Plate 3
David V Erdman, author of Prophet Against Empire, speaking of the Blakes' situation in London quotes from one of Blake's letters and continues with a few words about the ambiance in the city:

"Here is the 'other' meaning of 'My wife continues poorly' and 'Everybody complains,' the sadness of an unemployed artist 'almost 50 Years of Age.' But these lines scarcely hint at what the experience is in 1803. They give no indication that London is fortified against invasion, that the Thames is filling with captured French ships, that the Tower and numerous workshops are busy turning out small arms night and day. Yet Blake did observe this daily cast of brazen cannon and hear ambassador and king call for war almost before the drying of signatures for peace. These woes are in his prophecies." (Page 395)

Jerusalem
, Plate 65, (E 216)
"The sun was black & the moon rolld a useless globe thro Britain!

Then left the Sons of Urizen the plow & harrow, the loom
The hammer & the chisel, & the rule & compasses; from London fleeing
They forg'd the sword on Cheviot, the chariot of war & the battle-ax,
The trumpet fitted to mortal battle, & the flute of summer in Annandale
And all the Arts of Life. they changd into the Arts of Death in Albion.
The hour-glass contemnd because its simple workmanship.
Was like the workmanship of the plowman, & the water wheel,
That raises water into cisterns: broken & burnd with fire:
Because its workmanship. was like the workmanship of the shepherd.
And in their stead, intricate wheels invented, wheel without wheel:
To perplex youth in their outgoings, & to bind to labours in Albion
Of day & night the myriads of eternity that they may grind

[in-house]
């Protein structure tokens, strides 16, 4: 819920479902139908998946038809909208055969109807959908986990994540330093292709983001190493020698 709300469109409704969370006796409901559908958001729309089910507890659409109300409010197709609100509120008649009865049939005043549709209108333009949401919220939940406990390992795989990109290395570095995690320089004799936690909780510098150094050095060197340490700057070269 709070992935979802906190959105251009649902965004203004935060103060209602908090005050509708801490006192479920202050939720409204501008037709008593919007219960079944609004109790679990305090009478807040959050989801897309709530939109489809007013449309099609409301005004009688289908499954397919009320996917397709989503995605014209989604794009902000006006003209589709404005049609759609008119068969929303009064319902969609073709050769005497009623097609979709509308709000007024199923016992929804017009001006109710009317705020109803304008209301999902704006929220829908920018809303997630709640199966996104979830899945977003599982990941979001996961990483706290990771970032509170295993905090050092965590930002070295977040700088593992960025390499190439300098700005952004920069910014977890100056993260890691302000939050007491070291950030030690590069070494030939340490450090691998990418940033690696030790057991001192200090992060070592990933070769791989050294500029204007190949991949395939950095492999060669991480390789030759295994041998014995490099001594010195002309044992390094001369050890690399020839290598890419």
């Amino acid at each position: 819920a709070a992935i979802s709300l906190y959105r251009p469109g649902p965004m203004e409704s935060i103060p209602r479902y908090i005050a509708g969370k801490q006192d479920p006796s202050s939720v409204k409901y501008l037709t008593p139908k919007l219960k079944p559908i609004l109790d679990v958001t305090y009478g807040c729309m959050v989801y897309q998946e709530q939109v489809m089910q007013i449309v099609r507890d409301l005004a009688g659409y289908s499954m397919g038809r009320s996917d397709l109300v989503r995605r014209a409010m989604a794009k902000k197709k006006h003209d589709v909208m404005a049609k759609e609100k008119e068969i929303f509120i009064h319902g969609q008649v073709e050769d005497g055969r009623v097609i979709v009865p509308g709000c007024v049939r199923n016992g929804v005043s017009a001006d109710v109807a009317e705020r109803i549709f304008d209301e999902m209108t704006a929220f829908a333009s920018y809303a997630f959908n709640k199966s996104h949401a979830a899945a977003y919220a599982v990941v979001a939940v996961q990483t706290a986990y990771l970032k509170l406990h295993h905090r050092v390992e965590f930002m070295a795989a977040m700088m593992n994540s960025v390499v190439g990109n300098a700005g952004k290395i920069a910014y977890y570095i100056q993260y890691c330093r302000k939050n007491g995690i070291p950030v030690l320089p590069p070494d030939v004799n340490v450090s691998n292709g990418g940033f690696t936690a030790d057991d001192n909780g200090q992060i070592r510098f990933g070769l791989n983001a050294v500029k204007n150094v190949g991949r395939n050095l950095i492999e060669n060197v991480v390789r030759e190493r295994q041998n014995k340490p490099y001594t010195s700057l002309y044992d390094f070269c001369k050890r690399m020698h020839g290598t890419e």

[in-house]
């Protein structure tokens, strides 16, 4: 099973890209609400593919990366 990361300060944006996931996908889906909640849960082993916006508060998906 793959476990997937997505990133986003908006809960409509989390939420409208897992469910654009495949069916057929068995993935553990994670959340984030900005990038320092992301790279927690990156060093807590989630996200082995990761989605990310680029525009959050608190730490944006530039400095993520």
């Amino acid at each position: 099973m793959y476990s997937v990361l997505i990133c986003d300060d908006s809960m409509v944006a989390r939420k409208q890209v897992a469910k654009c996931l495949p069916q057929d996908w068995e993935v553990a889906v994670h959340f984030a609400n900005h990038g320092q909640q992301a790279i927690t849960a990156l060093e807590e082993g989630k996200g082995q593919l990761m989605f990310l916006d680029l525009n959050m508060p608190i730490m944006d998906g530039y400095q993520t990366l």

And polish brass & iron hour after hour laborious task!
Kept ignorant of its use, that they might spend the days of wisdom
In sorrowful drudgery, to obtain a scanty pittance of bread:
In ignorance to view a small portion & think that All,
And call it Demonstration: blind to all the simple rules of life.

Now: now the battle rages round thy tender limbs O Vala
Now smile among thy bitter tears: now put on all thy beauty
Is not the wound of the sword sweet! & the broken bone delightful?"
Wilt thou now smile among the scythes when the wounded groan in the field[?]
We were carried away in thousands from London; & in tens
Of thousands from Westminster & Marybone in ships closd up:

Chaind hand & foot, compelld to fight under the iron whips
Of our captains; fearing our officers more than the enemy."

Blake saw the enemy not in France but in war itself which changed the arts of life (the productive arts of the imagination) to the arts of death (the destructive arts of taking life.)

Wednesday, June 08, 2011

Blake's Valleys

In Blake's poetry valleys most often connote dire and awesome events like "Yea, though I walk through the valley of the shadow of death" (Psalm 23).
Blake used that image in Plates 6 and 7 of Jerusalem like this:

"For as his Emanation divided, his Spectre also divided
In terror of those starry wheels: and the Spectre stood over Los

Howling in pain: a blackning Shadow, blackning dark & opake

Cursing the terrible Los: bitterly cursing him for his friendship

To Albion, suggesting murderous thoughts against Albion.

Los rag'd and stamp'd the earth in his might & terrible wrath!

He stood and stampd the earth! then he threw down his hammer in